Wednesday, March 01, 2006

Snap! crackle! pop!

My Chiropractor officially wins the "person I like most today" award.

I know some people out there are wary of so-called bone-crackers, but I loooove mine! I walked into her office just over a year ago for the first time. I was getting sciatic nerve pain rivaling that of most women in their 8th month of pregnancy. Turns out my hips were crooked as a hermit's shack. I also still had some remnants of the whiplash I got from skiing (or rather, from wiping out in a rather spectacular somersault) when I was in my early teens. Apparently my tight psoas muscles are to blame for most of my problems.

Four clunks and six pops later, my sciatica was gone and I could stretch evenly on both sides of my body. It took 4 more appointments to get my muscles stretched out enough that my hip didn't pop back anymore. Since then, I've only gone back to see her when I feel the telltale signs of my back being up to its old business. Apparently, bones and muscles tend to sneak back to their old ways - especially when one collides with desks and other inanimate objects on a regular basis.*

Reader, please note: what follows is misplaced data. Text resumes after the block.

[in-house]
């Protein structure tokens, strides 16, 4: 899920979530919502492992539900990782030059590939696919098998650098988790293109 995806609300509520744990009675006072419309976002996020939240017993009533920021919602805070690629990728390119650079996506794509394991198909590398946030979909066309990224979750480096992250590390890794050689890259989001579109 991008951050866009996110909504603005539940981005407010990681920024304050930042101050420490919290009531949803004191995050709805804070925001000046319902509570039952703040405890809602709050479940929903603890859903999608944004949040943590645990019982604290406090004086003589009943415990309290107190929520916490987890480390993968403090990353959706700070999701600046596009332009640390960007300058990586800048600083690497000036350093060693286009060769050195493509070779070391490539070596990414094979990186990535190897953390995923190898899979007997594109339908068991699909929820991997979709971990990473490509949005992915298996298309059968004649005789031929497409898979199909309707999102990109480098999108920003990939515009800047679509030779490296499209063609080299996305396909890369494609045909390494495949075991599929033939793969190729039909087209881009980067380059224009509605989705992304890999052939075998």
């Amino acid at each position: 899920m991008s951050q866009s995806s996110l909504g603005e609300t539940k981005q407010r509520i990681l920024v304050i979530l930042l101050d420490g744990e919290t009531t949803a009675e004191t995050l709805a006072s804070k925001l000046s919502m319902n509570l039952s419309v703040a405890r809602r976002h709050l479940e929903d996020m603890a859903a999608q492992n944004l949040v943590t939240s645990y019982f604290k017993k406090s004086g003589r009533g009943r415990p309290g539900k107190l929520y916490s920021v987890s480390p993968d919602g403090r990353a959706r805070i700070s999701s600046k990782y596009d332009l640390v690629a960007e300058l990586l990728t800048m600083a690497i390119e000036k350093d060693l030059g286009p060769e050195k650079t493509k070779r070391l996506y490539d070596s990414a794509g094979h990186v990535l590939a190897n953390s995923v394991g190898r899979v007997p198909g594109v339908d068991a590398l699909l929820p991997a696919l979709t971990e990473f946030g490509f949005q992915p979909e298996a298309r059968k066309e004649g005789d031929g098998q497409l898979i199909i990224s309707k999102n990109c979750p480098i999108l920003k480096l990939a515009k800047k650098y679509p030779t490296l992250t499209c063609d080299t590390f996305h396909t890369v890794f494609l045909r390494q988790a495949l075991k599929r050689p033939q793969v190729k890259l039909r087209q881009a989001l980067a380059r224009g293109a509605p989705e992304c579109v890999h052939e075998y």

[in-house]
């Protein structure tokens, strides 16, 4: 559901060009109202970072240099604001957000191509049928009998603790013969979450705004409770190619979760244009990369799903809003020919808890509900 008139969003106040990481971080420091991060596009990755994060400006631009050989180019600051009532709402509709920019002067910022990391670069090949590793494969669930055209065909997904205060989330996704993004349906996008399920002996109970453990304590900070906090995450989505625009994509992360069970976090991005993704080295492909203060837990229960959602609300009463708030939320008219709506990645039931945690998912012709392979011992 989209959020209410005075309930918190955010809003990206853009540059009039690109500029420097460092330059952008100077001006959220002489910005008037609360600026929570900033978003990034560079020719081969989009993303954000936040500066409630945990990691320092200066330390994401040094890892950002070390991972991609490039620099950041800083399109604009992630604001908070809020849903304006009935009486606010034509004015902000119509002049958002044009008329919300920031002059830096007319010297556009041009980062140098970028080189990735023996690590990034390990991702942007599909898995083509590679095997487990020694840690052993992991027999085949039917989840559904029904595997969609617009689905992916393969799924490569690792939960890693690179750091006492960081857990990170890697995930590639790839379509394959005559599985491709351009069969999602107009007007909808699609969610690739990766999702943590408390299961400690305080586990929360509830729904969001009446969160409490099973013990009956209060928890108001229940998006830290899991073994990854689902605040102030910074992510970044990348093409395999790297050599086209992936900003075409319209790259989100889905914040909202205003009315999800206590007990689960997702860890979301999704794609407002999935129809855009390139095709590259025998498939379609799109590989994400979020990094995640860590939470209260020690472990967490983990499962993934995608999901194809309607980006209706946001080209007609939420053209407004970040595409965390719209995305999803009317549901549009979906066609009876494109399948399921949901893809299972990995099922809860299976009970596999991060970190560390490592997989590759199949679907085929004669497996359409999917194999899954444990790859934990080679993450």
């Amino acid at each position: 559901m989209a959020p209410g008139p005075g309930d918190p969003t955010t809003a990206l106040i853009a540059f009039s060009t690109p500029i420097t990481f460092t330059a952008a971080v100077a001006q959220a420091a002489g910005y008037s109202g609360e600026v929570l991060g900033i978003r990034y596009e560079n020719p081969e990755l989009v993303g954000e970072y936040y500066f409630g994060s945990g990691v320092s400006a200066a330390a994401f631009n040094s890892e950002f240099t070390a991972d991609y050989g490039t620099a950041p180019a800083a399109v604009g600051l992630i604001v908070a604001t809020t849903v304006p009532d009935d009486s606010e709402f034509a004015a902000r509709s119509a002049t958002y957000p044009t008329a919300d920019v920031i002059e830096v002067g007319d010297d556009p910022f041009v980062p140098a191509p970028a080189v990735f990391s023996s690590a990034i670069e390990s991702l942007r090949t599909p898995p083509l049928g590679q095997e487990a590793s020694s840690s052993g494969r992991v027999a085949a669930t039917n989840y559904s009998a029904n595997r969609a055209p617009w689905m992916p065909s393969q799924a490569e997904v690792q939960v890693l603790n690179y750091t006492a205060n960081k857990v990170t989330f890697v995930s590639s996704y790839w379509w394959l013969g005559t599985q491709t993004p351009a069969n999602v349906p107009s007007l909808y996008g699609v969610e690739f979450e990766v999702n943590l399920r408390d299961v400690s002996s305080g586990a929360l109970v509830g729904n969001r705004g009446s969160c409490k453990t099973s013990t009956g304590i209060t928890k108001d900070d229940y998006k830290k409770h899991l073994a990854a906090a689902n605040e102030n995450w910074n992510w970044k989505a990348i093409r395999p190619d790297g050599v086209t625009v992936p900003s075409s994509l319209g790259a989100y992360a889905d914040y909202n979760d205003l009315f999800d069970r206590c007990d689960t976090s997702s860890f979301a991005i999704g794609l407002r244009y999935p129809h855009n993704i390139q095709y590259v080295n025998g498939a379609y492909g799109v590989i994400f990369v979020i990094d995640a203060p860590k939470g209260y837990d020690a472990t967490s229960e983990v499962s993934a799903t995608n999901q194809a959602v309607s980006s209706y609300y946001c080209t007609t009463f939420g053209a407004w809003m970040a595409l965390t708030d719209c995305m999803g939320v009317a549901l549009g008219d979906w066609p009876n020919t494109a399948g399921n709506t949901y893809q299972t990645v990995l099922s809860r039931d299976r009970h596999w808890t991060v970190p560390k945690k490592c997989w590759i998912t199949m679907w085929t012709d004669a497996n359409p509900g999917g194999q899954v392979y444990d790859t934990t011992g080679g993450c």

Last night, I was teaching a bellydance class.** Midway through an interior hip circle, I felt a strange grinding.
If you've had a flat tire, you must be familiar with this feeling. It's a pulling, grating sensation that makes your vehicle (or, in my case, pelvis) slump to one side and throws your steering off. As I was stretching at the end of class, I felt a mild electric jolt from my right hip to my heel. Ouch! Time for an appointment.

Ten minutes flat on that padded table and I feel good as new. Not many people can do that for me, especially in so little time, which is why I'm happy to name Dr. Berna as the "P.I.L.M.T."

Hopefully she'll accept a jar of pickles in lieu of a fruit basket...

*This was unexpected. I have been observing Beginner level 2 classes taught by Pamela, my bellydance teacher and she had taken ill, so I was filling in for her this week.

**I have NO awareness of my physical periphery. Negative spidy-senses. I often run into large furniture items, doorways or sometimes even walls, if my attention is on anything other than walking. I also drop things. Ask Peter about this.
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